Caleb Femi

Caleb Femi: ‘I see myself as an archivist’

His debut POOR is one of the most celebrated collections of 2020, with fans ranging from Michaela Coel to Max Porter. Here we talk to Caleb Femi about poetry, politics and what he hopes to capture with his work. 

To call Caleb Femi a rising star would be to dismiss how far above the ground he already is. He has been producing art, in forms such as poetry, prose, photography and filmmaking for years, and it is only now that people who run outside certain circles have seen the pace and decided to catch up. In 2016 he was selected as the First Young People’s Laureate for London, promoting the power of poetry around schools and youth organisations in London while simultaneously creating short films, directing videos, and giving us the thoughtful, no-frills poetry that fills his debut collection, POOR, released on 4 November – a book charged with the mundane and the majestic, magic and mischief but, mostly, the ordinary lives and goings-on of young Black existence on council estates in London. 

"The stories existed before I put a pen to a paper, they were stories from the Ends,” he tells me. "I would love to say that poems like 'The Painting on a Concrete Wall' was a figment of my imagination, but that was a story that occurred, as with most of the stories in there, which is why I'm actually looking forward to the next collection, because it’s me; me dabbling into my fantasy and dabbling into my folklore, my stories that are dipped in surreal imagination. [POOR] is actually just a reflection of what already exists within this community."

Caleb Femi
Stuart Simpson / Penguin Books

Of course, this is not the first time that council estates and lives that are often pushed to the fringes have been depicted in fiction. But the originality and clear-sightedness of POOR comes from the efforts of Caleb to reflect a different dimension of the ‘mandem’, the day-to-day without glamorisation or falling into clichés or exaggeration.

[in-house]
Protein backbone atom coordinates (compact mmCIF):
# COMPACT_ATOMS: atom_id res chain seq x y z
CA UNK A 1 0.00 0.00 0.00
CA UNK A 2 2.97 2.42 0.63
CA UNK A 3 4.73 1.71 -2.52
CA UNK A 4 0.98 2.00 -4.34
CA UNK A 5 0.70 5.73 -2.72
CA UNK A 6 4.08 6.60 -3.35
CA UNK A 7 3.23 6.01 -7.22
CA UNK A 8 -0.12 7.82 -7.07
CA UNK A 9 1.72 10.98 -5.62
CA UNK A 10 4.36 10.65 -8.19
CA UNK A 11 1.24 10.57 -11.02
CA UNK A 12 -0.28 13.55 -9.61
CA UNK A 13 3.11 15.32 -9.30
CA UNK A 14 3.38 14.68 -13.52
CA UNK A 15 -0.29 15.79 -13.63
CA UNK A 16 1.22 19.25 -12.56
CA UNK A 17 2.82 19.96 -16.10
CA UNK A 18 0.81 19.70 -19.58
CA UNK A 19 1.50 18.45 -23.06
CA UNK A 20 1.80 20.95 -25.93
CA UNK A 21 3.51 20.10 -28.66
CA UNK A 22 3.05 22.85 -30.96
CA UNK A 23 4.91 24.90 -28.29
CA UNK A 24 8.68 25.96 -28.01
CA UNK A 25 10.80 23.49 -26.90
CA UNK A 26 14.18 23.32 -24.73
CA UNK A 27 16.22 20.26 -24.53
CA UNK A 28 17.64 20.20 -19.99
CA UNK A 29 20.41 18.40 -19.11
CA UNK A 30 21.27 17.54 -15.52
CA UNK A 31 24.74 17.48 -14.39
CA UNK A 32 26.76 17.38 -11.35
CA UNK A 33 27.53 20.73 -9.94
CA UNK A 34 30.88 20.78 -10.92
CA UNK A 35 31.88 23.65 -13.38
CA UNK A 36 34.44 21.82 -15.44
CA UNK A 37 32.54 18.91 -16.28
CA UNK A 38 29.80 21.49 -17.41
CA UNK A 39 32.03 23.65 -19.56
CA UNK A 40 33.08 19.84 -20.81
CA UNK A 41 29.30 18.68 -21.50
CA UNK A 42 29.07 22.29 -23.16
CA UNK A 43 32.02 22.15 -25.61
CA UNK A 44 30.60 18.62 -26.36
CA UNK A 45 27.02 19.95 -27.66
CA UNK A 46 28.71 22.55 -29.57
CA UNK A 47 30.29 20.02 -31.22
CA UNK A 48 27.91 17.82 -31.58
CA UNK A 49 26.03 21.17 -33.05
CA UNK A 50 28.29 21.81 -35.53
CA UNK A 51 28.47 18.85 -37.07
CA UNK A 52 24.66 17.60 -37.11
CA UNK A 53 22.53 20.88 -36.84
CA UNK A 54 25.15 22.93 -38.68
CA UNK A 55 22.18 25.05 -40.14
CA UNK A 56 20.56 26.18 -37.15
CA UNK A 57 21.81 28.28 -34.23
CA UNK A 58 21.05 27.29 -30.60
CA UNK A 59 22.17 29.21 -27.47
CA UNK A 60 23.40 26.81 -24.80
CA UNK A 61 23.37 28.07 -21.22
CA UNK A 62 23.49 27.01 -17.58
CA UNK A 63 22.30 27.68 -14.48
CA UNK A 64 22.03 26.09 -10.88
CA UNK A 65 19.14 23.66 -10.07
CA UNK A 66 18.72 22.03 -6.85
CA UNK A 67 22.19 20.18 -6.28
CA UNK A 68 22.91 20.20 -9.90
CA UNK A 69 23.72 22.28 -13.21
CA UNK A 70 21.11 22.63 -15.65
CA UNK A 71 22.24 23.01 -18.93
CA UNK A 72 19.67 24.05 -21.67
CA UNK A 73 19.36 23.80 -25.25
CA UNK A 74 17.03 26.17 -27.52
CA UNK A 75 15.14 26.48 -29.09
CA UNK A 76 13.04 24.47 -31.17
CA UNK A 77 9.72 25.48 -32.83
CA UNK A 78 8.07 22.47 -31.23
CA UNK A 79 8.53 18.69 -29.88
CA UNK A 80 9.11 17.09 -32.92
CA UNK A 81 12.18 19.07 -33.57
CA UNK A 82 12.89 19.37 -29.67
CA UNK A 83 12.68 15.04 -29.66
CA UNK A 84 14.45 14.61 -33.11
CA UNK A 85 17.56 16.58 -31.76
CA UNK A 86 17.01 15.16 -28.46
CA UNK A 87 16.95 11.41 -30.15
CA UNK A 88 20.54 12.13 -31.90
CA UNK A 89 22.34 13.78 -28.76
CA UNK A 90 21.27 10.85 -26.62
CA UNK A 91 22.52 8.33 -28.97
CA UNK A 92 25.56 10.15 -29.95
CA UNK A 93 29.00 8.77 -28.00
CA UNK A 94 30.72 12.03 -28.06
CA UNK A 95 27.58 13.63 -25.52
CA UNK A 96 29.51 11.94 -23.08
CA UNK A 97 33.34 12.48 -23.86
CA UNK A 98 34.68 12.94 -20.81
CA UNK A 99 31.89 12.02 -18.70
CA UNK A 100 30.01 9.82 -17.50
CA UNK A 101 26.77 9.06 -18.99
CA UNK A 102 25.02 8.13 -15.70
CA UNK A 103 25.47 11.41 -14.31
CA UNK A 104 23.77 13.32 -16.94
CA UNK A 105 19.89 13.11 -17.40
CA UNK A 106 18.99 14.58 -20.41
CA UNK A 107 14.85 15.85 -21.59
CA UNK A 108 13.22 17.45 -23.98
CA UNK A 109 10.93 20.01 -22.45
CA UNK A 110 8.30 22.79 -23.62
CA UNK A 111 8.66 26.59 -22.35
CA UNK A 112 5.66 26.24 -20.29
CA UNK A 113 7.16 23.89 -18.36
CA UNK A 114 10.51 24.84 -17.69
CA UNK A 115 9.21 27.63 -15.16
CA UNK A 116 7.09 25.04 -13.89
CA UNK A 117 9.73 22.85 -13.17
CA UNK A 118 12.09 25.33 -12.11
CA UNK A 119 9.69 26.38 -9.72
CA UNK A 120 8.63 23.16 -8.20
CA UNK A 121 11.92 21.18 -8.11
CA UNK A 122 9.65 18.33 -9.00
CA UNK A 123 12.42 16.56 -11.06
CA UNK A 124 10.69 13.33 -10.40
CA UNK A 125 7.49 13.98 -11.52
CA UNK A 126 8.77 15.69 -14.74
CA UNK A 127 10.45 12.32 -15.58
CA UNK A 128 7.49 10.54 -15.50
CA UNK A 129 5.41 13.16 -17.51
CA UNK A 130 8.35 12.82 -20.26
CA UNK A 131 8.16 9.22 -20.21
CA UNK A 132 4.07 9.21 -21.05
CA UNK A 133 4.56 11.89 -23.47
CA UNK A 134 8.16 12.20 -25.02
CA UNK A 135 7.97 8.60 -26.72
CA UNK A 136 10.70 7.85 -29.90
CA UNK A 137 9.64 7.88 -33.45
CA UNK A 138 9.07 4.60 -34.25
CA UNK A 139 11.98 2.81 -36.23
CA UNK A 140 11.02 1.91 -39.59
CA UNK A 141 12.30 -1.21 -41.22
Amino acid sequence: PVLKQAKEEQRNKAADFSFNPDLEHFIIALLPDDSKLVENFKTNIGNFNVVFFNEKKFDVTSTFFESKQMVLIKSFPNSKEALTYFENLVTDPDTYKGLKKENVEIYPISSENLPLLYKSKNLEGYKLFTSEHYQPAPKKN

'Everything is structurally against working-class people. I'm writing how they exist in spite of that.'

"These are their good times, these are how they escape their conditions mentally, spiritually, sometimes physically as well, this is what they do in spite of grief and all these things, this is how they celebrate birthdays, this is how they fall in love, this is what they do when they're having a bad day, this is how they gossip, do you know all of that kind of stuff?

"That's what I'm really interested in. I guess what I want to do is to capture the sort of – this is a phrase rather than a word – the 'in-spiteness' of working-class people, how they exist in spite of everything that is structurally working against them, everything that is reducing their standard of living and trying to compromise their quality of life. I'm writing what happens and how they exist in spite of that and how they thrive in spite of that."

Caleb Femi
Stuart Simpson / Penguin Books

POOR contains not only stunning poetry, but also Caleb’s photography: poignant black and white images that complement the poems. With all that he creates, Caleb considers himself an archivist, someone who "documents the lives and times of people who live in my imagination, both in reality and in fantasy".

"And sometimes," he says "to capture the complete essence of a story, of a community, of a people, you have to dabble in various forms of communicating."

'You have to find new forms, new metres, new structures...'

But within forms, there are others – techniques, poetics, etc. – that a poet must grapple with or sometimes choose to ignore. Not every form suits the desired expression, and Caleb, as a lover of literature whose university dissertation was poetry centered, argues: "If your narrative hasn't been talked about widely enough, surely forms that have existed before can't fully hold it? Hold what it is you're trying to communicate, so therefore you have to find a new way to find new forms, new metres, new structures that reflect the moments that you're trying to capture. The way people talk in my Ends is different from them times and can't necessarily be contained in iambic pentameter. In the same way that poets had to change the Italian sonnet into the English sonnet in order to reflect the way that that society digested poetry and spoke and all of that."

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